During the long summer months, it’s vital that you remain properly hydrated. Serious dehydration can create problems and complications, such as neural tube defects and premature labour, both of which could land you in hospital. Here’s a summer guide to preventing dehydration for pregnant women.

What is dehydration?

Before you can prevent it, you first need to know what it is.

Dehydration occurs when your body loses more water than it receives. This could be caused by sweating in the heat, a lack of fluid intake or other conditions such as vomiting and diarrhoea which prevent the body from absorbing the fluids it needs.

What are the signs of dehydration?

To ensure you effectively prevent dehydration, you need to watch out for some of the key signs. These include:

  • A dry mouth
  • Increase in sleepiness
  • Feeling dizzy
  • Constipation
  • Severe headaches
  • An increase in thirst
  • Dark coloured urine

How do you prevent dehydration?

1) Eat the right stuff

Foods high in water content can be a great way to cool you down and replenish your internal water supply. Fruit such as watermelon and strawberries are great for this, so are vegetables such as cucumber and lettuce. Better yet, you could even make yourself some popsicles. These are a great way to combat the heat, help you to feel refreshed and get you the liquids you need. Plus the little added sugar will work wonders for your glucose levels.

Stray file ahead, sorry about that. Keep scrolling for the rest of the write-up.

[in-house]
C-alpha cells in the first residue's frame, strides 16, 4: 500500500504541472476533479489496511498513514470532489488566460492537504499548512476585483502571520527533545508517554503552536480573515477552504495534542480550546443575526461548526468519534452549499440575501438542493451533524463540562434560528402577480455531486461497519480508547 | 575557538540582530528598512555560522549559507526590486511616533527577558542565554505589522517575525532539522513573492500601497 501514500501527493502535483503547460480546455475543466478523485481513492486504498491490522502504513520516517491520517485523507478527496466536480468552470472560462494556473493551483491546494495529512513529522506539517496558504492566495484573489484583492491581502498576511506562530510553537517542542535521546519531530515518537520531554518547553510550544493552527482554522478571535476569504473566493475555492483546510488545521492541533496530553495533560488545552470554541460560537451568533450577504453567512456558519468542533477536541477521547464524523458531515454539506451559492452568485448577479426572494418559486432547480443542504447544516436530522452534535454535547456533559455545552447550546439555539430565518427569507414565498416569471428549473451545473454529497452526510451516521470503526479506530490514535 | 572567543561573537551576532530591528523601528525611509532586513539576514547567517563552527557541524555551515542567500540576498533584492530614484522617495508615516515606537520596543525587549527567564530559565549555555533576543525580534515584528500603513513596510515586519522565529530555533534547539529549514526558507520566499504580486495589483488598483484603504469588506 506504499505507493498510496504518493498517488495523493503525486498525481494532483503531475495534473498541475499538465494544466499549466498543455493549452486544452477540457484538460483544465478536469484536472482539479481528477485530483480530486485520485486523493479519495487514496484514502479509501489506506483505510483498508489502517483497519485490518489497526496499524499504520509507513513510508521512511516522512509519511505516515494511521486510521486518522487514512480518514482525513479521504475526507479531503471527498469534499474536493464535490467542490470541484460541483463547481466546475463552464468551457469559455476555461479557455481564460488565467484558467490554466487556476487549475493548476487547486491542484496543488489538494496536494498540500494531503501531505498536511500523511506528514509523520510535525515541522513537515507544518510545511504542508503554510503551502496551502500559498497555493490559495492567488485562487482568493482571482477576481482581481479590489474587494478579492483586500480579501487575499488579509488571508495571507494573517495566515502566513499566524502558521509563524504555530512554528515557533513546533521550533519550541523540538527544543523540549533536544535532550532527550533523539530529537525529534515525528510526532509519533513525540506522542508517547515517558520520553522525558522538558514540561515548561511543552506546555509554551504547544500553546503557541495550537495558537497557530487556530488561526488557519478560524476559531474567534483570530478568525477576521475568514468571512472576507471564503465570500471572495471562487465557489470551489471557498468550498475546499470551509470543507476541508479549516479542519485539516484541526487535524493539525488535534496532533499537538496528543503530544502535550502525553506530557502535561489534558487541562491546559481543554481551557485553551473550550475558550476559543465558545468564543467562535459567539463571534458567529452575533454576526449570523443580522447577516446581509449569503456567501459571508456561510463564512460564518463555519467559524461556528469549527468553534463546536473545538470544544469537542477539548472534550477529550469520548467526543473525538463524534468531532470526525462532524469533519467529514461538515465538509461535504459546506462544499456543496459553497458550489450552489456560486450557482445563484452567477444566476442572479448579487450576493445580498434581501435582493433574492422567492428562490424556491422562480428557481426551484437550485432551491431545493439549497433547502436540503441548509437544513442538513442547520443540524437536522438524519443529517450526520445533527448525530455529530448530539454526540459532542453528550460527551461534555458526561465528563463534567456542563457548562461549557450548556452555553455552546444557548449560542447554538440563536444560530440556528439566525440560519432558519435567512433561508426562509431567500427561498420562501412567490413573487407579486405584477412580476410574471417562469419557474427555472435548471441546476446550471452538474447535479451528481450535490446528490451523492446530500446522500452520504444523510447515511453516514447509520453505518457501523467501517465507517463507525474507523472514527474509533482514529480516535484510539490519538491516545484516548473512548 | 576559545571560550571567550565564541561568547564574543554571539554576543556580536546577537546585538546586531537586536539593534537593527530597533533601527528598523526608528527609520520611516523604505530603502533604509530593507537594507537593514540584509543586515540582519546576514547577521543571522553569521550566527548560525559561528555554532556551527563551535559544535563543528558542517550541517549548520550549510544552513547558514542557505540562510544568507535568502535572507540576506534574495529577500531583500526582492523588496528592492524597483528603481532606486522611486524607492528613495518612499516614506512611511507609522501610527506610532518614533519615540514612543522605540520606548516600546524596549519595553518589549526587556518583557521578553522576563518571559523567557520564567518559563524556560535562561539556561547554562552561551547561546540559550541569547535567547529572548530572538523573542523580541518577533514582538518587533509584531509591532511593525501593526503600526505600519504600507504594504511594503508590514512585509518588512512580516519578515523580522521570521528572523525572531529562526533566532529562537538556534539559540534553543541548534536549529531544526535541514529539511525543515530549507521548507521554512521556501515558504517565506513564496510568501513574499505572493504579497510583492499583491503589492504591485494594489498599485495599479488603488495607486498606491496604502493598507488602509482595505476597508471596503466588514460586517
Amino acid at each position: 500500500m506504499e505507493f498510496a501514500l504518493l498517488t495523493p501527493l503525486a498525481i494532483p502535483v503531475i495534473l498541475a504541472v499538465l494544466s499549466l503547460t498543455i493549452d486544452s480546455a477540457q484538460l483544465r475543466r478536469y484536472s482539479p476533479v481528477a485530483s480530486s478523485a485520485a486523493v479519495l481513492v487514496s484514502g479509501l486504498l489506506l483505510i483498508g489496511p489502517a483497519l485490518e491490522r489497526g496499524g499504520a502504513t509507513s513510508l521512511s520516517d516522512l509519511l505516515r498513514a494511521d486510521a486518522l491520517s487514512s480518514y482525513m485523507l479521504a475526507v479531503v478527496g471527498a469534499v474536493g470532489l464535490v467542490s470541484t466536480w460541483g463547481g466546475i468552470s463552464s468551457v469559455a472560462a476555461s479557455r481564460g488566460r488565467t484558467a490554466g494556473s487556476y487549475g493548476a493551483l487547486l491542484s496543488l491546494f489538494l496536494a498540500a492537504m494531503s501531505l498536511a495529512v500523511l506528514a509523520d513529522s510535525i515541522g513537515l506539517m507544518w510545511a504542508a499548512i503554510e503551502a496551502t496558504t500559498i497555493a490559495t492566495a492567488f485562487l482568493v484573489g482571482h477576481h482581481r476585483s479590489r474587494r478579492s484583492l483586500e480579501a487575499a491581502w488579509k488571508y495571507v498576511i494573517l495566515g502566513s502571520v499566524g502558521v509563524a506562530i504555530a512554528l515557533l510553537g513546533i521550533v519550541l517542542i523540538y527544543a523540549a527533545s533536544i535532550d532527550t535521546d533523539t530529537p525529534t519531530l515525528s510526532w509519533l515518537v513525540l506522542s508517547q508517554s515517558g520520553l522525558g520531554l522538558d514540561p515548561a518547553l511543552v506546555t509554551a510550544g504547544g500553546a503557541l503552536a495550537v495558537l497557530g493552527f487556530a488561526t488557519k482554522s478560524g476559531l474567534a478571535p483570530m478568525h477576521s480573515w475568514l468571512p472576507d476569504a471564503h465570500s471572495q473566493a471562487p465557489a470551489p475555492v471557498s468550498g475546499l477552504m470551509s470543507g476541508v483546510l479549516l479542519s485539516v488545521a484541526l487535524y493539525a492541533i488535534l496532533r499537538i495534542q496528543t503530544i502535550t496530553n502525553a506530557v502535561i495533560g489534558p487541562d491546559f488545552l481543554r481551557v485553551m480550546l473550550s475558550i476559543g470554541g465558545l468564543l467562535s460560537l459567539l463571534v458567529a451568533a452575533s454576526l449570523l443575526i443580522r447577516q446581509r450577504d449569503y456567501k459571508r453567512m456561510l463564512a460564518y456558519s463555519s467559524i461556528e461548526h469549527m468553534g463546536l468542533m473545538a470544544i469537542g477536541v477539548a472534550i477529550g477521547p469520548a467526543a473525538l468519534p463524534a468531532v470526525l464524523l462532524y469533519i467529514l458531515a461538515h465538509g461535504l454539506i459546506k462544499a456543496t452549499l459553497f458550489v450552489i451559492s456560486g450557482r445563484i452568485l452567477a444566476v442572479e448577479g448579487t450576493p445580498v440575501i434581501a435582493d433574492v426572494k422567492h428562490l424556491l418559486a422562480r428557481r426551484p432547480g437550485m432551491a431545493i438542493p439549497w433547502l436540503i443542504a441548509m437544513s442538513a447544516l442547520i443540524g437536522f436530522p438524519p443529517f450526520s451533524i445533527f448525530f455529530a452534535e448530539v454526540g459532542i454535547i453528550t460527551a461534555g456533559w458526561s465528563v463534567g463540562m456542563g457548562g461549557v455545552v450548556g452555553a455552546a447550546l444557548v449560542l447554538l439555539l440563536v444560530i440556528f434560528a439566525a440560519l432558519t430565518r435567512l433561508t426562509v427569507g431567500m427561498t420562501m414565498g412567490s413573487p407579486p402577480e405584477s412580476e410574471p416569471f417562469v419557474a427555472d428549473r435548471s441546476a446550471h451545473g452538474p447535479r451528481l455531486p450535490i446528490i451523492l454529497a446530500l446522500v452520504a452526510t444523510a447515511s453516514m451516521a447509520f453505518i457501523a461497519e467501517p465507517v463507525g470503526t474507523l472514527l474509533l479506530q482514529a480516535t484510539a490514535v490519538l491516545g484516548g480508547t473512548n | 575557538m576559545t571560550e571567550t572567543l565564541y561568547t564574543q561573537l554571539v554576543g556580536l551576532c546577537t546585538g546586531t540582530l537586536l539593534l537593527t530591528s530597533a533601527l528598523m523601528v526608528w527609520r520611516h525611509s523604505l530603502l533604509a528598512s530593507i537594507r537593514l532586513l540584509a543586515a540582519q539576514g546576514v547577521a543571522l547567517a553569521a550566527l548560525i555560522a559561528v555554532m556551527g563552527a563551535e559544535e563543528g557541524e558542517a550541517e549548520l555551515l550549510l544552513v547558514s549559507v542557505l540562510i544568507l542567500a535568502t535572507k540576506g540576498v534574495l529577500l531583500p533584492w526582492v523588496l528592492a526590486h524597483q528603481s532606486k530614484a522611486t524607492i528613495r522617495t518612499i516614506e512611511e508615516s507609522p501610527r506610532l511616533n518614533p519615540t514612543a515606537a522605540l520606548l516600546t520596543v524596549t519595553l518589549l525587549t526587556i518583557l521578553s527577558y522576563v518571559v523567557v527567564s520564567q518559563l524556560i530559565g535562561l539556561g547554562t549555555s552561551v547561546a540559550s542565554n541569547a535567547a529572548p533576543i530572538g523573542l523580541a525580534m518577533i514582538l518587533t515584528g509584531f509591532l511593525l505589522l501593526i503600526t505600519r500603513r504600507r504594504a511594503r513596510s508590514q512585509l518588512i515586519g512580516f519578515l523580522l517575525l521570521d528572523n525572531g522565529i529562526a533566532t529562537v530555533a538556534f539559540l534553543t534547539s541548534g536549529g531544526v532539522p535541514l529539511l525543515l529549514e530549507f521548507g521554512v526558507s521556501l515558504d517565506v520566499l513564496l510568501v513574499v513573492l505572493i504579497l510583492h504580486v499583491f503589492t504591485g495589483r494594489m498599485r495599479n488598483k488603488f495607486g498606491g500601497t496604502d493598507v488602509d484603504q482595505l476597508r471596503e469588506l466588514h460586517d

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2) Listen to your body

If your body is saying it’s thirsty, then have something to drink. It doesn’t always have to be water either. If you find yourself craving fruit juices or something else then that’s fine. Just remember to top up your water as often as you can. Likewise if you feel your body is exhibiting some of the signs of dehydration mentioned above, then you need to do something about it to prevent harming you or your baby.

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3) Drink plenty

It goes without saying that the key to preventing dehydration is to drink plenty of water. The World Health Organisation (WHO) recommends drinking up to 3 litres of water a day during the warm weather.

4) Keep cool

If you keep yourself cooler, you’ll be less likely to sweat and therefore reduce the risk of dehydrating. Think about staying indoors during the hottest parts of the day and occupy your time with indoor activities.

5) Avoid too much salt and protein

You still need some salt in your diet but salt, and proteins that are high in salt, can dehydrate you as salt absorbs the water already in your body. If you are eating foods high in salt or protein, then ensure you have a drink at the same time.

6) Sip instead of gulp

Gulping down a litre of water every few hours isn’t the best way to stay hydrated. Also, if you’re finding it difficult to meet your daily intake quote then try sipping a bottle of water continuously throughout the day instead.